The 25th morning is bright and clear and we move confidently towards the col. After passing a glacial pond we encounter a series of undulating snow slopes which leads to a miscalculation of distance. The sun beats down fiercely and the softening snow makes the going considerably worse. The col looms up in front of us and judging by its steepness we decide to keep it for the morrow. Our camp below the col is in quite awe-inspiring surroundings. The massive east wall of Gangotri III is on our left. The ridge contains a number of impressive rocky spires, the col itself being beside two which point upwards like a pair of rabbit's ears. The glacier rolls away and moves out of sight in the south and in the distance a host of smaller peaks are set on an edge like well-arranged snow-cones. Like all other evenings we expect the weather to get bad with bright sunshine again the next morning. But our hopes are belied: the weather closes in and we are confined to our tent for two days and three nights. Heavy snowfall and white-out prevail with an occasional rumble of an avalanche from the eastern face of Gangotri III. Umed had been good company throughout. Lower down the countless crevasses and later the slopes of soft snow had made him slightly nervous. Now with this forced confinement he remains inextricably withdrawn, silent and morose. When finally late in the morning of the 28th the weather clears slightly we decide it is now or never. After the heavy snowfall the snow condition is abominable, and we have to probe carefully for concealed crevasses. The climb up the col is quite steep and is accomplished with countless slips and half-slips. Umed has to be cajoled. The soft snow almost brings progress to a standstill and we use a steep rock gully on our right to gain height. The sky clouds up again and a fierce wind comes up. The cold begins to be numbing. After much self-persuasion and a final snow-traverse we reach the top. It's 2.50 p.m. on 28 August 1983.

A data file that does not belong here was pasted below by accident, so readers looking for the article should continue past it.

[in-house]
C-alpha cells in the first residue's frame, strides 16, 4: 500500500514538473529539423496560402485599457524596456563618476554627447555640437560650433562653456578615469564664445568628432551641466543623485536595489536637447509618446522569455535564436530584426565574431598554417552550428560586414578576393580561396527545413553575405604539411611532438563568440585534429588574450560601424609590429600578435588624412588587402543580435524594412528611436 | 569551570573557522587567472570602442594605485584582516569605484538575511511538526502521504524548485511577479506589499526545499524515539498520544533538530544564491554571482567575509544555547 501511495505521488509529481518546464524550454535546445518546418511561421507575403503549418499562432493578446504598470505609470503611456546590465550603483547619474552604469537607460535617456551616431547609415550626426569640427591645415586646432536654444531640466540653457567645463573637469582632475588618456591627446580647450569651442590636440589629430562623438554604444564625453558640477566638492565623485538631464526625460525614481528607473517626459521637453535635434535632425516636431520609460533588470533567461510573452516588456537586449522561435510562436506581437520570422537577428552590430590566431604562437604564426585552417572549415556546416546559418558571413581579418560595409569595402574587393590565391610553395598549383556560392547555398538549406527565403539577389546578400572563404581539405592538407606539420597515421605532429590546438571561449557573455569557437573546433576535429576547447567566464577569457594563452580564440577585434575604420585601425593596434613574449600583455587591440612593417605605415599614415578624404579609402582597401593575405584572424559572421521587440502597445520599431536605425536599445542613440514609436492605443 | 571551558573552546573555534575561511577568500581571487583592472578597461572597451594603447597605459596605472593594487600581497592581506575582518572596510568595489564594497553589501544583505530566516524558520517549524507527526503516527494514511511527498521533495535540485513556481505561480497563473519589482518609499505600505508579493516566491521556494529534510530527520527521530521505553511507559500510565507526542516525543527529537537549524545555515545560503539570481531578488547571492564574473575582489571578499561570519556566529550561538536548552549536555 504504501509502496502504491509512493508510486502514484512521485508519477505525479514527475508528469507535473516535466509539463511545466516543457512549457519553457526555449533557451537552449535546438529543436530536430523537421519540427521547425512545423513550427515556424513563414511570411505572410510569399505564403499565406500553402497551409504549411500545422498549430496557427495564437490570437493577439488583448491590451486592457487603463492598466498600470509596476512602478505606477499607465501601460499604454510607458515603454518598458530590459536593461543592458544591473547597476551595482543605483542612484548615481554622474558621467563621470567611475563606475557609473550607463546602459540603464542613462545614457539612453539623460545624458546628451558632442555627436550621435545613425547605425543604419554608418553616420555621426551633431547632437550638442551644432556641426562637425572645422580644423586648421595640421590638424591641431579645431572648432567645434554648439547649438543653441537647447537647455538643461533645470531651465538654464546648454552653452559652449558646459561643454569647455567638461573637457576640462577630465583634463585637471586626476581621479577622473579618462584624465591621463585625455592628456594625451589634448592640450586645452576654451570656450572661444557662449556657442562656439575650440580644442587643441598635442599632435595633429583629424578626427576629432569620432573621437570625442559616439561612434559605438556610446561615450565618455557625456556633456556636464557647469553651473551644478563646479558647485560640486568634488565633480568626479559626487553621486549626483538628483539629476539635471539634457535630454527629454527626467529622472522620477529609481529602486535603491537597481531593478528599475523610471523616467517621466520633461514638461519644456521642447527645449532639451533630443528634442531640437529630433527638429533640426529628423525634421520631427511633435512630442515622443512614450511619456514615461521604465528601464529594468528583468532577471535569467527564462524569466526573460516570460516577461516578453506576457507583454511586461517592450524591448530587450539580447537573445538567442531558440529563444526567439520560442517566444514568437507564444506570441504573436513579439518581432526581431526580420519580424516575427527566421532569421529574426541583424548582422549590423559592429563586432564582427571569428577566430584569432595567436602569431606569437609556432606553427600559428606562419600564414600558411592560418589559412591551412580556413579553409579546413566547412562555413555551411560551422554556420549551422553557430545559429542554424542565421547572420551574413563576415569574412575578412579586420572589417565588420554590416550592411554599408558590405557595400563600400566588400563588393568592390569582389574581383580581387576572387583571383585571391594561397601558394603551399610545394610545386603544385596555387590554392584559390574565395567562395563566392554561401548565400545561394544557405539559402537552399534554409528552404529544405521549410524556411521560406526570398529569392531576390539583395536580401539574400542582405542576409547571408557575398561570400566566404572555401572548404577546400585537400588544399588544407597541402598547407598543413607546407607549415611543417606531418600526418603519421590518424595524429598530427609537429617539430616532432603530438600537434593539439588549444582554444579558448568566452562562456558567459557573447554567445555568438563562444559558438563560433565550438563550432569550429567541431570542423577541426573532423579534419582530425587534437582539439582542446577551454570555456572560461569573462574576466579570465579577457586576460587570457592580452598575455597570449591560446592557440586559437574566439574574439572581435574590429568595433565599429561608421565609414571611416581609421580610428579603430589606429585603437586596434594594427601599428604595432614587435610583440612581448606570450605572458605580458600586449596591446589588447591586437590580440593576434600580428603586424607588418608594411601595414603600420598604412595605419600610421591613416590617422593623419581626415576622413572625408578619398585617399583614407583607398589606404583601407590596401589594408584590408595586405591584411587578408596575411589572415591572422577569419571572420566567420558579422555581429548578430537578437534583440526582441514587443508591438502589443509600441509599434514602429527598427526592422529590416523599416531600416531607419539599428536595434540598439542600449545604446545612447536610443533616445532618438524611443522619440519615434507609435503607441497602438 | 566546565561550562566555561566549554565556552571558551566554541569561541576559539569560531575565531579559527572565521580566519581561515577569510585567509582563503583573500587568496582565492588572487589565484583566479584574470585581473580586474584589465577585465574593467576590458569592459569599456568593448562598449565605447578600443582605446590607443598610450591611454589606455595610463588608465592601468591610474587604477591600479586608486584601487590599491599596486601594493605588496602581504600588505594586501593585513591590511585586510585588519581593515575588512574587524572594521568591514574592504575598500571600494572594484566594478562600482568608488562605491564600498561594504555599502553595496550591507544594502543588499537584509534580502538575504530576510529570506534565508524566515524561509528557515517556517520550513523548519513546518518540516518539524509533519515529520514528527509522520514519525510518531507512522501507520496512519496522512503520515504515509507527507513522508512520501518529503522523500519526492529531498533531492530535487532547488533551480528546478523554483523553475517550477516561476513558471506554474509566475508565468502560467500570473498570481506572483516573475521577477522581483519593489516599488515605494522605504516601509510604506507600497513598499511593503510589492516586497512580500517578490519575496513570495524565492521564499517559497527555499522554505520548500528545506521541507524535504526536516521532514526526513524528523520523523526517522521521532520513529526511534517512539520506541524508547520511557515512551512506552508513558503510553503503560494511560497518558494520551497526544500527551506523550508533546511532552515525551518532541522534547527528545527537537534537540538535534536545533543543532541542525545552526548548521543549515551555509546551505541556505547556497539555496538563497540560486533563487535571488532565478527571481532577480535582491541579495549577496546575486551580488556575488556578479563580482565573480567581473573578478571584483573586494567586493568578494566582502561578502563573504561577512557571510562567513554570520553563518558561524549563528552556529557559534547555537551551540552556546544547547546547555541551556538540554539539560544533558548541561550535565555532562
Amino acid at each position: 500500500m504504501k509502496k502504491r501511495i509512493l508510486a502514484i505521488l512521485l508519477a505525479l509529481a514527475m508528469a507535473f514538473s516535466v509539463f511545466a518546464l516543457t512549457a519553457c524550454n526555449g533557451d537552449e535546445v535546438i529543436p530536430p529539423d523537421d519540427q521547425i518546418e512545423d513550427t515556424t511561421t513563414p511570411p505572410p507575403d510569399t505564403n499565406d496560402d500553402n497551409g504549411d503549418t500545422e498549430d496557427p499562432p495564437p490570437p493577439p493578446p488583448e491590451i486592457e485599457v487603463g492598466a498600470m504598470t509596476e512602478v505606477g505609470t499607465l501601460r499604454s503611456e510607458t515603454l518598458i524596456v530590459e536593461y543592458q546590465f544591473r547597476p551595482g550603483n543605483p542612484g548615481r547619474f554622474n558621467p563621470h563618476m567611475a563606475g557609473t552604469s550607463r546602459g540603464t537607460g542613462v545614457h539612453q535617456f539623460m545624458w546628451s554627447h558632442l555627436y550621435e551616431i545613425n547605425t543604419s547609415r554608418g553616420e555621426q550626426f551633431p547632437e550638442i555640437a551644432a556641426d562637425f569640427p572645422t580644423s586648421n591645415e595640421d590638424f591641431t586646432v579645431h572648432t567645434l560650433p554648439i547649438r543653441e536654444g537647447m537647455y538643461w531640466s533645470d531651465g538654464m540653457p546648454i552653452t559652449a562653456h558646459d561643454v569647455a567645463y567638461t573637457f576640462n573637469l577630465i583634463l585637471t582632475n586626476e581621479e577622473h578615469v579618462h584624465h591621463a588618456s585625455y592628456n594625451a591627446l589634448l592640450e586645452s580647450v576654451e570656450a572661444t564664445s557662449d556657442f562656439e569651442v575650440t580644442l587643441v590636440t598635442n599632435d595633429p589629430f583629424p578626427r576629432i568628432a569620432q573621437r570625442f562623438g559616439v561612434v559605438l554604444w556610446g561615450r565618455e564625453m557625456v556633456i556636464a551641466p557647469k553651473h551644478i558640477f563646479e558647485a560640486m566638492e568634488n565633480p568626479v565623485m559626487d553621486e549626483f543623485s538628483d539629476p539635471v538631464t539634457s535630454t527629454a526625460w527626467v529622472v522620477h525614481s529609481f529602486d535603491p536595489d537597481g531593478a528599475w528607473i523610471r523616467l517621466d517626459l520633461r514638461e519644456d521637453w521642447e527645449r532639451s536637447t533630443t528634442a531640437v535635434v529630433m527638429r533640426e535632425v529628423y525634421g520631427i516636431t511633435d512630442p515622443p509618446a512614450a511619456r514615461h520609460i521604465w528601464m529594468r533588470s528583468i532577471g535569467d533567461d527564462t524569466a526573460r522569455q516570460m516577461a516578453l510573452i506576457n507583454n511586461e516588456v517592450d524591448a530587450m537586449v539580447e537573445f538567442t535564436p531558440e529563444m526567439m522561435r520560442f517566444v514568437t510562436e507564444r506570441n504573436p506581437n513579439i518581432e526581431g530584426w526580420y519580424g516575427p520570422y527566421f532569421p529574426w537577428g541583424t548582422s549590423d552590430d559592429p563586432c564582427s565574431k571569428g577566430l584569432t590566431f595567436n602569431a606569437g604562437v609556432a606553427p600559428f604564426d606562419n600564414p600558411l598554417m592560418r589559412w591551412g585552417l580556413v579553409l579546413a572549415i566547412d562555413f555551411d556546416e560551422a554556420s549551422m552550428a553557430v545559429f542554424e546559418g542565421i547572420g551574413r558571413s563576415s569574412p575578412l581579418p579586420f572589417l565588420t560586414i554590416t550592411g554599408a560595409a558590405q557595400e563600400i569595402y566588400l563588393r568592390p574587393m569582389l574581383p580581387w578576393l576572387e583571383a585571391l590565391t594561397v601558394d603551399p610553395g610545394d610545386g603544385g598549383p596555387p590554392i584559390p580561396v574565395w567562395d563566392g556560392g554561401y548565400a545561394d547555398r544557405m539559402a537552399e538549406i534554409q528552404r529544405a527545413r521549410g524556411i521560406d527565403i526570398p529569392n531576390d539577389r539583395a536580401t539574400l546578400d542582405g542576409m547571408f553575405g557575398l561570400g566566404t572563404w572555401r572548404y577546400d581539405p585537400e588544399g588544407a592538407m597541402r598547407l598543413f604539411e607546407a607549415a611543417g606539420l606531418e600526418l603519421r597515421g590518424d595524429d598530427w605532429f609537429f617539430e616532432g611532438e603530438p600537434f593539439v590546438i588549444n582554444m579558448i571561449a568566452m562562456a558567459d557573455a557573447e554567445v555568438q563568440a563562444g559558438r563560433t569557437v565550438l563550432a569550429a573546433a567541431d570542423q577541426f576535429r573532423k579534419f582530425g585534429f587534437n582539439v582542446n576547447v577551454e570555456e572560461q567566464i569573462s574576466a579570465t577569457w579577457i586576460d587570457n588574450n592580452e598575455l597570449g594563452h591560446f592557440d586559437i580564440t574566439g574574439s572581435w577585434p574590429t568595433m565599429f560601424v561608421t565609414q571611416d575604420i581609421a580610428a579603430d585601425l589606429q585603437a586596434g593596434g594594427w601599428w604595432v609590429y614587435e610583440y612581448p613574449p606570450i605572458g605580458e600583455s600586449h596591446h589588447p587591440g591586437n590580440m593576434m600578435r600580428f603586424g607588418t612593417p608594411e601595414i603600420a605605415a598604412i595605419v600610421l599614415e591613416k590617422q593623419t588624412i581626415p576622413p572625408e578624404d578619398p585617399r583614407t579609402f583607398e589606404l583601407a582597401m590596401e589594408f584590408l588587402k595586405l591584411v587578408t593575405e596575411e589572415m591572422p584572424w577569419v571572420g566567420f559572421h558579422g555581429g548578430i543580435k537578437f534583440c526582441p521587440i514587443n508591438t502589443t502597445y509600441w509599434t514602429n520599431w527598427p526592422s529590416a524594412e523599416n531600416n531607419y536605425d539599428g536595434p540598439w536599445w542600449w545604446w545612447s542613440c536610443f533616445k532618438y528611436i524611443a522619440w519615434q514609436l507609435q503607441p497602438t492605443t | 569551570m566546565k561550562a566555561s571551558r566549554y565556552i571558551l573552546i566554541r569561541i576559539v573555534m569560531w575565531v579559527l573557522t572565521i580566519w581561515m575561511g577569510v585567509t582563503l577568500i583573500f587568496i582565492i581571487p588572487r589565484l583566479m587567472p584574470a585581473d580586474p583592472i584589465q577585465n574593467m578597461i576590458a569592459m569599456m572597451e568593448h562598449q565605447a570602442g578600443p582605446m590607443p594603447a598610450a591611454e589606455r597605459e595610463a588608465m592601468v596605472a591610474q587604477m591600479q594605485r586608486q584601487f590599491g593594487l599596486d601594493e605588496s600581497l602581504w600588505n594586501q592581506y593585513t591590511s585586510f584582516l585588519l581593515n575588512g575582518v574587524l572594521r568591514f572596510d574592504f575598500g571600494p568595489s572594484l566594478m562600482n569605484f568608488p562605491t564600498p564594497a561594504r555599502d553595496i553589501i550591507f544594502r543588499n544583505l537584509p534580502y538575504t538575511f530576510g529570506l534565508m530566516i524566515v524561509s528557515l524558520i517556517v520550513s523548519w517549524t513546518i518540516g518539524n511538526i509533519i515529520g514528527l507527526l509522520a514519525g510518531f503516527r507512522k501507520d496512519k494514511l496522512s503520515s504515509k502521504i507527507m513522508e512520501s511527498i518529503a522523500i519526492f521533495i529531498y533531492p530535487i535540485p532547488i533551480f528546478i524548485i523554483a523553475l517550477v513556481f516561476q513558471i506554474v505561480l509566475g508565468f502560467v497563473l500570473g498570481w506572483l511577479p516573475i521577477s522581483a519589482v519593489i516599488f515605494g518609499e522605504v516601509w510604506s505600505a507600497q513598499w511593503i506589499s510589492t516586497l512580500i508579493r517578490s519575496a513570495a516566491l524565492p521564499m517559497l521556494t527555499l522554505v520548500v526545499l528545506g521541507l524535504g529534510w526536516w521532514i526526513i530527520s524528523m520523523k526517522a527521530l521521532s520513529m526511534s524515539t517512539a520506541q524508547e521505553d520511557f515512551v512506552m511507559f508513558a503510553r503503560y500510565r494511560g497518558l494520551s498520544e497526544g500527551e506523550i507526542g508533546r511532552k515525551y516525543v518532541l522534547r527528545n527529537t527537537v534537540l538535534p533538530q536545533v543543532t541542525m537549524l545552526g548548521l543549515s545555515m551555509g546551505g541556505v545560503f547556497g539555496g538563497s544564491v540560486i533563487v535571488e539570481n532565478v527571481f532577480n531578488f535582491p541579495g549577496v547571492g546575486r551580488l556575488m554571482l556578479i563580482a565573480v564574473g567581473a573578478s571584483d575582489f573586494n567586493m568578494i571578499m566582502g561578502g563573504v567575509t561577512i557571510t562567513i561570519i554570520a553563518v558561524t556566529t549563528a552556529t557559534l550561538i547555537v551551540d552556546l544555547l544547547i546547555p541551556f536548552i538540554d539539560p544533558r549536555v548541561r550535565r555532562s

Through the clouds we have a fleeting glimpse of the Khatling, familiar and distant. A few pictures and then we start down the col into the Rudugaira valley with a quiet sense of satisfaction. After a slight descent we see in the distance the moraine ridges of the Rudugaira that betoken a lot of boulder-hopping once again, We race down the snow-slopes in an effort to spend the night on the snow-free moraine. The weather is visibly better and we are able to spend the next two nights out under the boulders. Even Umed in his exuberance now tends to our needs assiduously. We reach Gangotri on the 30th morning, thankful that we were able to cross the main range, tracing Auden's pioneering route in reverse.

Footnote: I corresponded with J. JB. Auden intimating him of our crossing. He was very pleased, especially as the news came after a period of 44 years. His reply sounded very nostalgic: 'My memory of the region last visited 44 years ago is somewhat vague. Though I love that part of the Himalaya - Simla to Nainital, Pulamsumda to the Siwaliks - more than any other part of India or of the world there is no chance of visiting it again and a fading memory has to suffice/

Bidyut Sarkar and Atanu Chatterjee with a porter crossed Auden's Col on 18 September 1983 from the Rudugaira side. They continued via Masur Tal, Puniya Tal, and Vasuki Tal to reach Kedarnath, thus completing a high-altitude route from Gangotri to Kedarnath



THE INDIAN MOUNTAINEERING FOUNDATION selected 18 women and 36 men climbers and selected Col Balwant Sandhu to* lead this group for a 'testing-cum-training' expedition to Mana for